Summary

  • Young children need adult help in the road environment and regular opportunities to develop and practice skills together with adults.
  • Children learn road safety habits by watching and copying others, so set a good example.
  • Talk with your child about roads, signs, traffic, and how and where we cross the road safely.
In their early years, children need lots of assistance from adults to manage the considerable risks associated with road use. They need particular help in detecting the presence of traffic and judging the speed and distance of oncoming traffic.

As they grow and develop, and with the help of adults, children become increasingly aware of how they can manage their own safety, and become safer road users.

Helping children to be safe around traffic

Road safety skills are best learnt in the real traffic environment. Children learn by experience, and adult interaction helps them to learn. You can help by talking with your child as you walk. Ask questions about roads, signs, traffic, and how and where you can cross the road safely. 

Road safety for children under five

Always carefully supervise children in traffic situations. It is important to:
  • Talk with your child about the traffic environment.
  • Hold your child's hand when you are near cars. Talk with your child about why it is important to hold hands.
  • Explain what you are doing when you cross the road together. Involve your child in deciding when it is safe to cross the road – of course you still make the decision, but you are teaching your child to think in the traffic environment.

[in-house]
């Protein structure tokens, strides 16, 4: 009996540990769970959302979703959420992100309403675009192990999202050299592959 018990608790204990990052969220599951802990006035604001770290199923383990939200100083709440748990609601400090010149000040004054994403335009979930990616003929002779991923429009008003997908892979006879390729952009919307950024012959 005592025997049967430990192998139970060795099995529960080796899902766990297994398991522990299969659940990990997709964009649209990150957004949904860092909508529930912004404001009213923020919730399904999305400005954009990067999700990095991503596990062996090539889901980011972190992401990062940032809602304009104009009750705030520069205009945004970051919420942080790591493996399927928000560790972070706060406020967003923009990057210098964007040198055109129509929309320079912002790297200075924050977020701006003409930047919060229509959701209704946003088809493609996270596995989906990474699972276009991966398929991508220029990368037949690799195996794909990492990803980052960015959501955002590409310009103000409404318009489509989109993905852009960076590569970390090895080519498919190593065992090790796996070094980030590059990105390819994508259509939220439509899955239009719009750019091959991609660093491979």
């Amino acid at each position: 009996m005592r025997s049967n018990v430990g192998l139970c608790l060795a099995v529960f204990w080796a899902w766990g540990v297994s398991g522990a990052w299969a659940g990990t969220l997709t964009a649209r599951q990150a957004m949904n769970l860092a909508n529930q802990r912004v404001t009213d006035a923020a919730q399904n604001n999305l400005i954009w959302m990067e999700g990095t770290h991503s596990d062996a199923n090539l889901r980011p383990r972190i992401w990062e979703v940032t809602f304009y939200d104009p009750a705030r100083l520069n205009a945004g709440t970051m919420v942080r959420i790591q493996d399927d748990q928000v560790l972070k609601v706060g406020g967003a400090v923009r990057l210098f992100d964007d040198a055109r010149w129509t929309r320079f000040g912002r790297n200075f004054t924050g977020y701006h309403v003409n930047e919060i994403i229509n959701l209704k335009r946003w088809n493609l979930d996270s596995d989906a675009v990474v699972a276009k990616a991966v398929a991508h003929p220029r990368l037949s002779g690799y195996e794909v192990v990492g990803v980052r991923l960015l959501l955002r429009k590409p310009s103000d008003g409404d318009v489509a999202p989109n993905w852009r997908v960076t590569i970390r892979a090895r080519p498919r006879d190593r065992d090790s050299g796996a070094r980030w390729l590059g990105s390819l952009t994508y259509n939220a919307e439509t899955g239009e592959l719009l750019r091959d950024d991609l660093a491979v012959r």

• Always be a good role model for your child by wearing your own seatbelt, obeying road rules, driving courteously and crossing roads safely. 
  • Make eye contact with road users, especially at intersections.
  • Involve your child in choosing safe places to play. 
  • Separate play areas from driveways. 
  • Ask if your child's early childhood service includes road safety education in the program.

Road safety for children between five and nine

Your child still needs adult supervision and assistance in the traffic environment. It is important to:
  • Talk together about signs and traffic lights. Identify and discuss places where it is safe to cross the road.
  • Teach your child how to cross roads using the 'stop, look, listen and think' process – stop at the kerb, look and listen for traffic and then decide whether it is safe to cross. Take the trip to school together along the safest footpaths and use safe crossing places, such as pedestrian crossings and on straight sections of road.
  • Supervise your child on the way to and from school.
  • Always be a good role model for your child by wearing your own seatbelt, obeying road rules, driving courteously and crossing roads safely. 
  • Ask at your child's school what road safety programs are being taught. 

Road safety for children between 10 and 13

Children between 10 and 13 can cope more safely in traffic on their own. This will depend, however, on how much practice the child has had in the 'real traffic environment’. It is important to:
  • Check that your child always 'stops, looks, listens and thinks' when crossing the road. Ask them to explain to you what they are doing and why they are doing it.
  • Talk with your child about road laws. Go for regular rides and walks together.
  • Plan with your child safe routes to school and to places your child often visits.
  • Make sure your child wears bright colours that can be easily seen by road users.

Where to get help

References
  • Road safety, Royal Automobile Club of Victoria (RACV), Australia. 
  • Pedestrian injuries, Kidsafe Victoria, Child Accident Prevention Foundation of Australia. 

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This page has been produced in consultation with and approved by: Transport Accident Commission

Last updated: September 2017

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